A common response to victims of rape and sexual assault is that they are somehow responsible for provoking perpetrators through clothing or other behaviors. This type of response damages victims’ dignity — and is just plain false. That’s the no-holds-barred message California State University, Northridge’s Project D.A.T.E. (Discovering Alternatives for Today’s Encounters) aims to share with students and the wider community — along with debunking other myths surrounding rape and sexual assault.
Project D.A.T.E. is a peer education, date or acquaintance rape-prevention program sponsored by University Counseling Services and Strength United. The student peer educators of Project D.A.T.E. hosted their annual “It’s On Us” campus campaign, Nov. 29-30.
“It is extremely important for all students, faculty and staff on college campuses to be aware of campaigns like ‘It’s On Us,’ because it discusses a topic that is easily overlooked,” said Adriana Covarrubias, a peer educator and child and adolescent development sophomore at CSUN. “This topic is one that should be addressed and emphasized from a national level down to the students.”
On both days, ‘It’s On Us’ featured an information fair at the Plaza del Sol in the University Student Union to raise awareness of different issues involving sexuality, consent and abuse. Students visited the tables to learn more about the topics and take a pledge against sexual assault.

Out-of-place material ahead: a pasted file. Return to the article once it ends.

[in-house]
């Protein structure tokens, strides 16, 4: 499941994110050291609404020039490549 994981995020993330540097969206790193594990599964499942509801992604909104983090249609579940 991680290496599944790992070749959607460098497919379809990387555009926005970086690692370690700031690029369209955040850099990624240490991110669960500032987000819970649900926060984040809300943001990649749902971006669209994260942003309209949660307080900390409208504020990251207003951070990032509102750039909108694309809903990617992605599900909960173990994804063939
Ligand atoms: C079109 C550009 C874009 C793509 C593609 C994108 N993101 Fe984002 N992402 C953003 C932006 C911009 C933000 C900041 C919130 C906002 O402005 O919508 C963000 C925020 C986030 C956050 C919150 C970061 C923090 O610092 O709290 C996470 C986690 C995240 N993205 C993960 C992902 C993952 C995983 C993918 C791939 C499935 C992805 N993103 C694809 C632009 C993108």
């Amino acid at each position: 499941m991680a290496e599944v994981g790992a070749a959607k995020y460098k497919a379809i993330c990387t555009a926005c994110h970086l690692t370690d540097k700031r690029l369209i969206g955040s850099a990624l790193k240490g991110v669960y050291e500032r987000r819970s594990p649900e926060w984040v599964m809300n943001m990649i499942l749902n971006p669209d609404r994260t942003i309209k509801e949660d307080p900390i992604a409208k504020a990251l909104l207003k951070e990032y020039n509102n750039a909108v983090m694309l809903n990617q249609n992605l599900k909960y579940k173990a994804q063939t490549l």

The campus campaign also included a “Stand Up, Speak Out!” bystander intervention workshop Nov. 29, which offered discussions and activities to help students develop strategies for how to be an “up-stander” against sexual assault, which means being actively committed to preventing sexual assault in situations where the risk of one increases. Peer educators and public health majors Adriana Gonzalez and Anna Mendez shared stories and tips with workshop participants, to encourage intervention in particular situations.
“Many students took the information very seriously, as they all had great questions, comments and feedback for the [information] and the workshop events,” Covarrubias said. “They were highly involved in the [pledge] to stop sexual violence, including being an up-stander instead of a bystander.”
Later that day, peer educator Lubna Hindi discussed how pop culture and media often normalize sexual violence and assault against women, in her workshop “Rape Culture Within Pop Culture.”
On Nov. 30, peer educators Jasmine Sanchez and Jeanette Espinoza — along with Stacey Nowak, crime prevention and Matador Patrol specialist with CSUN Department of Police Services — educated students about safety resources on and off campus, in a workshop called “Tools for Safety, Knowledge for Change.”
In the evening, Project D.A.T.E. hosted a screening and discussion of Audrie & Daisy, a documentary about three high school-age rape victims.